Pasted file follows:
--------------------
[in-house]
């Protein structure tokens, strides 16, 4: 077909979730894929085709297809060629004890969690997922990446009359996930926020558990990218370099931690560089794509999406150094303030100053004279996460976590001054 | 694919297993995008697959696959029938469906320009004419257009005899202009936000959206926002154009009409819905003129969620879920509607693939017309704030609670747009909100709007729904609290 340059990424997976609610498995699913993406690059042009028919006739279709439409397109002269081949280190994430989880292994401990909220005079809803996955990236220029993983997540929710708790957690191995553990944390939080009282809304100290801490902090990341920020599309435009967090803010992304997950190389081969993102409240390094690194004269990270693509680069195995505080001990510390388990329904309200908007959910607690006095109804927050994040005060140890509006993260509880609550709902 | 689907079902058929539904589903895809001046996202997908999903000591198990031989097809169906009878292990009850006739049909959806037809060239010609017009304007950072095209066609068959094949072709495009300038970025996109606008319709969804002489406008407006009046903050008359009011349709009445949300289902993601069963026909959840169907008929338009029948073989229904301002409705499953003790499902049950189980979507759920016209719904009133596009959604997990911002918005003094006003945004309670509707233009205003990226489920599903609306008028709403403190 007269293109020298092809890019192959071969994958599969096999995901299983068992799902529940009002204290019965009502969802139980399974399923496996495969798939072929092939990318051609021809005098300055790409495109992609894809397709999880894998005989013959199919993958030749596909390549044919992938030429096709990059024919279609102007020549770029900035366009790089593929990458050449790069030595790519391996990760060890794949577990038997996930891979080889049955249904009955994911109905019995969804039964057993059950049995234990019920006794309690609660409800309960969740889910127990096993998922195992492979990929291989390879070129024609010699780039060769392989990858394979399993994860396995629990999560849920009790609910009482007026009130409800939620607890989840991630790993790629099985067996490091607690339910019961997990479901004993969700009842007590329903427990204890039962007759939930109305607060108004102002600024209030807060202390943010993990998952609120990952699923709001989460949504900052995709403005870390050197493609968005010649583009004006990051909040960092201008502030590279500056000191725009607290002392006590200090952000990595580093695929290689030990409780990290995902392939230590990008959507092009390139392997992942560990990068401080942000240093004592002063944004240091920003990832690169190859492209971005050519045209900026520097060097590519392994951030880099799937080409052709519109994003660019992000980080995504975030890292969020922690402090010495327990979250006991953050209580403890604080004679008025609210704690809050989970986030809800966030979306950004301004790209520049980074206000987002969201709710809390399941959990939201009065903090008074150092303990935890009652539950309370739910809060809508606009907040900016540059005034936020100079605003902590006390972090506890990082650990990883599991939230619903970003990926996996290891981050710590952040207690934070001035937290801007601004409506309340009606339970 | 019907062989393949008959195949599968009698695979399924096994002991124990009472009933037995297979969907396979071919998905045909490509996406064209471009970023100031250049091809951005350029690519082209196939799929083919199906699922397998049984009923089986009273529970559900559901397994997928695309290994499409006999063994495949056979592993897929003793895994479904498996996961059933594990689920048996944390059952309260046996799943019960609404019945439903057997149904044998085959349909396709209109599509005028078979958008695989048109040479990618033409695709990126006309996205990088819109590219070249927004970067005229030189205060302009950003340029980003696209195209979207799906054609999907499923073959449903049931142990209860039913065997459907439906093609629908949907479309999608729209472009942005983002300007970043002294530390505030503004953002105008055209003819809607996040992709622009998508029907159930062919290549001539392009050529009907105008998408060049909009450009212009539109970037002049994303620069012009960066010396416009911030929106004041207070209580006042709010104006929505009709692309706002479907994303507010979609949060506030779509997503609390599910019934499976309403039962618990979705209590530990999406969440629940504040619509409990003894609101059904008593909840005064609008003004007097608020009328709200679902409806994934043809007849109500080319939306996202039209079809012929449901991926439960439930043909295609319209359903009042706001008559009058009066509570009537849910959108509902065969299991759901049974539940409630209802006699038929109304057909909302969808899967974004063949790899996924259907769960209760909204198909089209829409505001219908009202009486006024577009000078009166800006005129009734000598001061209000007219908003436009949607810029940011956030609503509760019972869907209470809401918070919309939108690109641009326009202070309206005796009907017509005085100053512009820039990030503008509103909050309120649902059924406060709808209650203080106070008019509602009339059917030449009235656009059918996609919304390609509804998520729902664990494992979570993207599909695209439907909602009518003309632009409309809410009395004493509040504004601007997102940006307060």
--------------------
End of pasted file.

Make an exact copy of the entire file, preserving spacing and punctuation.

[in-house]
């Protein structure tokens, strides 16, 4: 077909979730894929085709297809060629004890969690997922990446009359996930926020558990990218370099931690560089794509999406150094303030100053004279996460976590001054 | 694919297993995008697959696959029938469906320009004419257009005899202009936000959206926002154009009409819905003129969620879920509607693939017309704030609670747009909100709007729904609290 340059990424997976609610498995699913993406690059042009028919006739279709439409397109002269081949280190994430989880292994401990909220005079809803996955990236220029993983997540929710708790957690191995553990944390939080009282809304100290801490902090990341920020599309435009967090803010992304997950190389081969993102409240390094690194004269990270693509680069195995505080001990510390388990329904309200908007959910607690006095109804927050994040005060140890509006993260509880609550709902 | 689907079902058929539904589903895809001046996202997908999903000591198990031989097809169906009878292990009850006739049909959806037809060239010609017009304007950072095209066609068959094949072709495009300038970025996109606008319709969804002489406008407006009046903050008359009011349709009445949300289902993601069963026909959840169907008929338009029948073989229904301002409705499953003790499902049950189980979507759920016209719904009133596009959604997990911002918005003094006003945004309670509707233009205003990226489920599903609306008028709403403190 007269293109020298092809890019192959071969994958599969096999995901299983068992799902529940009002204290019965009502969802139980399974399923496996495969798939072929092939990318051609021809005098300055790409495109992609894809397709999880894998005989013959199919993958030749596909390549044919992938030429096709990059024919279609102007020549770029900035366009790089593929990458050449790069030595790519391996990760060890794949577990038997996930891979080889049955249904009955994911109905019995969804039964057993059950049995234990019920006794309690609660409800309960969740889910127990096993998922195992492979990929291989390879070129024609010699780039060769392989990858394979399993994860396995629990999560849920009790609910009482007026009130409800939620607890989840991630790993790629099985067996490091607690339910019961997990479901004993969700009842007590329903427990204890039962007759939930109305607060108004102002600024209030807060202390943010993990998952609120990952699923709001989460949504900052995709403005870390050197493609968005010649583009004006990051909040960092201008502030590279500056000191725009607290002392006590200090952000990595580093695929290689030990409780990290995902392939230590990008959507092009390139392997992942560990990068401080942000240093004592002063944004240091920003990832690169190859492209971005050519045209900026520097060097590519392994951030880099799937080409052709519109994003660019992000980080995504975030890292969020922690402090010495327990979250006991953050209580403890604080004679008025609210704690809050989970986030809800966030979306950004301004790209520049980074206000987002969201709710809390399941959990939201009065903090008074150092303990935890009652539950309370739910809060809508606009907040900016540059005034936020100079605003902590006390972090506890990082650990990883599991939230619903970003990926996996290891981050710590952040207690934070001035937290801007601004409506309340009606339970 | 019907062989393949008959195949599968009698695979399924096994002991124990009472009933037995297979969907396979071919998905045909490509996406064209471009970023100031250049091809951005350029690519082209196939799929083919199906699922397998049984009923089986009273529970559900559901397994997928695309290994499409006999063994495949056979592993897929003793895994479904498996996961059933594990689920048996944390059952309260046996799943019960609404019945439903057997149904044998085959349909396709209109599509005028078979958008695989048109040479990618033409695709990126006309996205990088819109590219070249927004970067005229030189205060302009950003340029980003696209195209979207799906054609999907499923073959449903049931142990209860039913065997459907439906093609629908949907479309999608729209472009942005983002300007970043002294530390505030503004953002105008055209003819809607996040992709622009998508029907159930062919290549001539392009050529009907105008998408060049909009450009212009539109970037002049994303620069012009960066010396416009911030929106004041207070209580006042709010104006929505009709692309706002479907994303507010979609949060506030779509997503609390599910019934499976309403039962618990979705209590530990999406969440629940504040619509409990003894609101059904008593909840005064609008003004007097608020009328709200679902409806994934043809007849109500080319939306996202039209079809012929449901991926439960439930043909295609319209359903009042706001008559009058009066509570009537849910959108509902065969299991759901049974539940409630209802006699038929109304057909909302969808899967974004063949790899996924259907769960209760909204198909089209829409505001219908009202009486006024577009000078009166800006005129009734000598001061209000007219908003436009949607810029940011956030609503509760019972869907209470809401918070919309939108690109641009326009202070309206005796009907017509005085100053512009820039990030503008509103909050309120649902059924406060709808209650203080106070008019509602009339059917030449009235656009059918996609919304390609509804998520729902664990494992979570993207599909695209439907909602009518003309632009409309809410009395004493509040504004601007997102940006307060």